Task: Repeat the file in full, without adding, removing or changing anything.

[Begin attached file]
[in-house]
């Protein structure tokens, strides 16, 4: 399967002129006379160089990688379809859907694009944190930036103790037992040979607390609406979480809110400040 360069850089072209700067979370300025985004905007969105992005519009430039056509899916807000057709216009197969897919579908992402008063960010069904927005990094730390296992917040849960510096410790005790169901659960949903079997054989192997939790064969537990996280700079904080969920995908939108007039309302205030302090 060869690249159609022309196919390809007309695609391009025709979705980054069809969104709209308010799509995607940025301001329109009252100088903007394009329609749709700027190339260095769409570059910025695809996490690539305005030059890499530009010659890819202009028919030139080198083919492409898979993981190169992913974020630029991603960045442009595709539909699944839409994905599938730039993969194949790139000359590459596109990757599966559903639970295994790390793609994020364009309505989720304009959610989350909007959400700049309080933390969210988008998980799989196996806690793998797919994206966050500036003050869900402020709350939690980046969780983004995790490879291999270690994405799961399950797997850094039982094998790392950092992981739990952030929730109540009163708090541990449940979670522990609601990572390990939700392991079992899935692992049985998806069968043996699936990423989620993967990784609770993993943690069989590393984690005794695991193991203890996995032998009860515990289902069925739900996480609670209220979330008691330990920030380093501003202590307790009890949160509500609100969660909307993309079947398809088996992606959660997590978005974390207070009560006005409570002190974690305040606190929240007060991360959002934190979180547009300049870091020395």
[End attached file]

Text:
[in-house]
């Protein structure tokens, strides 16, 4: 399967002129006379160089990688379809859907694009944190930036103790037992040979607390609406979480809110400040 360069850089072209700067979370300025985004905007969105992005519009430039056509899916807000057709216009197969897919579908992402008063960010069904927005990094730390296992917040849960510096410790005790169901659960949903079997054989192997939790064969537990996280700079904080969920995908939108007039309302205030302090 060869690249159609022309196919390809007309695609391009025709979705980054069809969104709209308010799509995607940025301001329109009252100088903007394009329609749709700027190339260095769409570059910025695809996490690539305005030059890499530009010659890819202009028919030139080198083919492409898979993981190169992913974020630029991603960045442009595709539909699944839409994905599938730039993969194949790139000359590459596109990757599966559903639970295994790390793609994020364009309505989720304009959610989350909007959400700049309080933390969210988008998980799989196996806690793998797919994206966050500036003050869900402020709350939690980046969780983004995790490879291999270690994405799961399950797997850094039982094998790392950092992981739990952030929730109540009163708090541990449940979670522990609601990572390990939700392991079992899935692992049985998806069968043996699936990423989620993967990784609770993993943690069989590393984690005794695991193991203890996995032998009860515990289902069925739900996480609670209220979330008691330990920030380093501003202590307790009890949160509500609100969660909307993309079947398809088996992606959660997590978005974390207070009560006005409570002190974690305040606190929240007060991360959002934190979180547009300049870091020395």